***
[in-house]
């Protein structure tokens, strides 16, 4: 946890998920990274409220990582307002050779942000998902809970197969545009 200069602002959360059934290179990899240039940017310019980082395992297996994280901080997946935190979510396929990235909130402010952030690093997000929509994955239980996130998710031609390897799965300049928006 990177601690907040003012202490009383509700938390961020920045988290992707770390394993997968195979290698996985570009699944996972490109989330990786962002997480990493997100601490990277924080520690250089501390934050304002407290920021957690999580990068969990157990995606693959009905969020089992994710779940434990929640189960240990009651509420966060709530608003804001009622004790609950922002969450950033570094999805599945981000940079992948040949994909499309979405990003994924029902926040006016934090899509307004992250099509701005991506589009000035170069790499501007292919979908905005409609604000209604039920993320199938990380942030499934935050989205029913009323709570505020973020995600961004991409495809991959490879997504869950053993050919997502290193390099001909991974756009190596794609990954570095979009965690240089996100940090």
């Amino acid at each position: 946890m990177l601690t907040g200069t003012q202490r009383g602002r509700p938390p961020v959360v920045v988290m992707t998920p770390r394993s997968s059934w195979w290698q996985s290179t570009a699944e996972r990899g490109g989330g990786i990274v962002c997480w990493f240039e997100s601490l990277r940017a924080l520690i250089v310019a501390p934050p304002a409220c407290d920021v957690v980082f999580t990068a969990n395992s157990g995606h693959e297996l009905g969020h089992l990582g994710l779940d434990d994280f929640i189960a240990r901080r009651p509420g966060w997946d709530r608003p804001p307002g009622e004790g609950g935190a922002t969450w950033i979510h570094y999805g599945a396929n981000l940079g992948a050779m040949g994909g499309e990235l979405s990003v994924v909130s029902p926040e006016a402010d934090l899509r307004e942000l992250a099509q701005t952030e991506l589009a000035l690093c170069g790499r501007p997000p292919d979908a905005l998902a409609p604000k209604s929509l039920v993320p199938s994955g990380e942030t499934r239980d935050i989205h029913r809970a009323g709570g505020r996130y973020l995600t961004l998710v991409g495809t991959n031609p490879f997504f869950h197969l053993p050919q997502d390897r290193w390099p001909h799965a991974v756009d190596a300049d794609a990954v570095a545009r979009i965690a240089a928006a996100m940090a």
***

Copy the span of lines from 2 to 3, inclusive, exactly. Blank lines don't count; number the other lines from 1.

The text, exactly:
């Protein structure tokens, strides 16, 4: 946890998920990274409220990582307002050779942000998902809970197969545009 200069602002959360059934290179990899240039940017310019980082395992297996994280901080997946935190979510396929990235909130402010952030690093997000929509994955239980996130998710031609390897799965300049928006 990177601690907040003012202490009383509700938390961020920045988290992707770390394993997968195979290698996985570009699944996972490109989330990786962002997480990493997100601490990277924080520690250089501390934050304002407290920021957690999580990068969990157990995606693959009905969020089992994710779940434990929640189960240990009651509420966060709530608003804001009622004790609950922002969450950033570094999805599945981000940079992948040949994909499309979405990003994924029902926040006016934090899509307004992250099509701005991506589009000035170069790499501007292919979908905005409609604000209604039920993320199938990380942030499934935050989205029913009323709570505020973020995600961004991409495809991959490879997504869950053993050919997502290193390099001909991974756009190596794609990954570095979009965690240089996100940090």
């Amino acid at each position: 946890m990177l601690t907040g200069t003012q202490r009383g602002r509700p938390p961020v959360v920045v988290m992707t998920p770390r394993s997968s059934w195979w290698q996985s290179t570009a699944e996972r990899g490109g989330g990786i990274v962002c997480w990493f240039e997100s601490l990277r940017a924080l520690i250089v310019a501390p934050p304002a409220c407290d920021v957690v980082f999580t990068a969990n395992s157990g995606h693959e297996l009905g969020h089992l990582g994710l779940d434990d994280f929640i189960a240990r901080r009651p509420g966060w997946d709530r608003p804001p307002g009622e004790g609950g935190a922002t969450w950033i979510h570094y999805g599945a396929n981000l940079g992948a050779m040949g994909g499309e990235l979405s990003v994924v909130s029902p926040e006016a402010d934090l899509r307004e942000l992250a099509q701005t952030e991506l589009a000035l690093c170069g790499r501007p997000p292919d979908a905005l998902a409609p604000k209604s929509l039920v993320p199938s994955g990380e942030t499934r239980d935050i989205h029913r809970a009323g709570g505020r996130y973020l995600t961004l998710v991409g495809t991959n031609p490879f997504f869950h197969l053993p050919q997502d390897r290193w390099p001909h799965a991974v756009d190596a300049d794609a990954v570095a545009r979009i965690a240089a928006a996100m940090a």